This makes sense to the rest of us as fires are not a threat that can be pri­va­tized; actions on one’s own sov­er­eign prop­er­ty affects every­one around them as well. But this is also dan­ger­ous log­ic if nat­u­ral­ly extend­ed to, well, any oth­er sub­ject, so Babi­arz found him­self on the outs when he came to put out dan­ger­ous camp­fires dur­ing dry sea­sons, there­by rep­re­sent­ing the repres­sive gov­ern­ment jack­boot he claimed to oppose, or at least this is what he rep­re­sent­ed to even more extreme mem­bers of the community.

The book, sub­ti­tled, “The Utopi­an Plot To Lib­er­ate An Amer­i­can Town (And Some Bears)” does keep com­ing back to that prob­lem of over­ly famil­iar to the point of aggres­sive bears show­ing no real fear of peo­ple and even will­ing to invade iso­lat­ed peo­ple’s homes.

Like with fires — like with many things— the fun­da­men­tal assump­tion of those in the com­mu­ni­ty that “what I do with my prop­er­ty is my busi­ness” does not hold up against the real­i­ty that some peo­ple liv­ing in unzoned camps and no garbage col­lec­tion ser­vice will pro­vide a lot of food for bears; some peo­ple cov­er­ing their trash in cayenne pep­per to try to keep bears away; some string­ing up elec­tric fences; some shoot­ing at them; and at least one woman going out of her way to buy dough­nuts because she thought they looked awful­ly thin, is very con­fus­ing for the bears! The con­di­tions a per­son cre­ates on one “sov­er­eign” prop­er­ty does not stop mag­i­cal­ly at the bound­ary line of sovereignty.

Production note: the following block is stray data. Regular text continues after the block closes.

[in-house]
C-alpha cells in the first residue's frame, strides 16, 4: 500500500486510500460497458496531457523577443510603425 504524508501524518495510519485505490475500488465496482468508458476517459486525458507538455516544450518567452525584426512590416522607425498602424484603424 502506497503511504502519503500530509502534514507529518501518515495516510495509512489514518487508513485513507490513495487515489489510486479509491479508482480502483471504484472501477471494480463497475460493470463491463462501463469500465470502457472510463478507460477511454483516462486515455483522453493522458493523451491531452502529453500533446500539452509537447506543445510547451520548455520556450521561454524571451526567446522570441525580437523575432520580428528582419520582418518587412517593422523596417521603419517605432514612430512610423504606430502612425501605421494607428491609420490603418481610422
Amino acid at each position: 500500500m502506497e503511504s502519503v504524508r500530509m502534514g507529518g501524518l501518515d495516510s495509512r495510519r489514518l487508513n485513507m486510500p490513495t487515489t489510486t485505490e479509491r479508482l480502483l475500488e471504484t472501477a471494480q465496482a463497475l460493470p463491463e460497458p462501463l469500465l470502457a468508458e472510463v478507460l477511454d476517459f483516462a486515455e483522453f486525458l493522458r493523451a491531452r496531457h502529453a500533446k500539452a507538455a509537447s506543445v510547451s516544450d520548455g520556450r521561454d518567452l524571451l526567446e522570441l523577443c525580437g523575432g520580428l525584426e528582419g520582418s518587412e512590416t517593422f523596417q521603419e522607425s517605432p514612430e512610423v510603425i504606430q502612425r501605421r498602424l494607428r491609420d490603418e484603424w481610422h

All sorts of utopi­an projects run into chal­lenges, and per­haps it’s not fair to blame these Lib­er­tar­i­ans for not hav­ing fore­seen the trou­ble­some effects of incon­sis­tent bear poli­cies when they chose a location.

But if the last year of pan­dem­ic has taught us any­thing, it’s that this sort of polit­i­cal and philo­soph­i­cal ori­en­ta­tion isn’t some­thing that’s just a weird quirk or harm­less bit of polite, abstract disagreement.

The phi­los­o­phy boils down to, “If I have the pow­er to do some­thing, I have the right to do it, and not only the right to do it, it is good for me to do so and an increase in lib­er­ty, regard­less of what impact there is on any­one else.”

It is a real danger.

We see it has a real cost, social­ly, pub­licly, uni­ver­sal­ly. The tyran­ny of this sort of “lib­er­ty” has meant many of us with what would be called “under­ly­ing con­di­tions” on our death cer­tifi­cates have in our homes for com­ing up on a year.

“You can’t tell me I have to wear a mask”, or close my busi­ness, or not trav­el, or get vac­ci­nat­ed. Or tell me not to bring my gun any­way I want to defend myself with it, even when I’m insti­gat­ing con­fronta­tions and tak­ing umbrage at per­ceived slights.

Mul­ti­ple times, the author relates how he is implic­it­ly and explic­it­ly threat­ened by the peo­ple he’s inter­view­ing, usu­al­ly for just being a jour­nal­ist, ask­ing ques­tions. Yeah, strict con­sti­tu­tion­al­ists respect the First Amend­ment, but what does it say in the Sec­ond about the right to bear arms…

In a piv­otal chap­ter, just before he tells the sto­ry of how, in 2012 after many threat­en­ing could-have-beens, a bear actu­al­ly came to attack a mid­dle-aged, sin­gle woman inside her own rur­al home, near­ly killing her among that would-be Lib­er­tar­i­an utopia, Hon­goltz-Het­ling includes this short pas­sage from the Bible: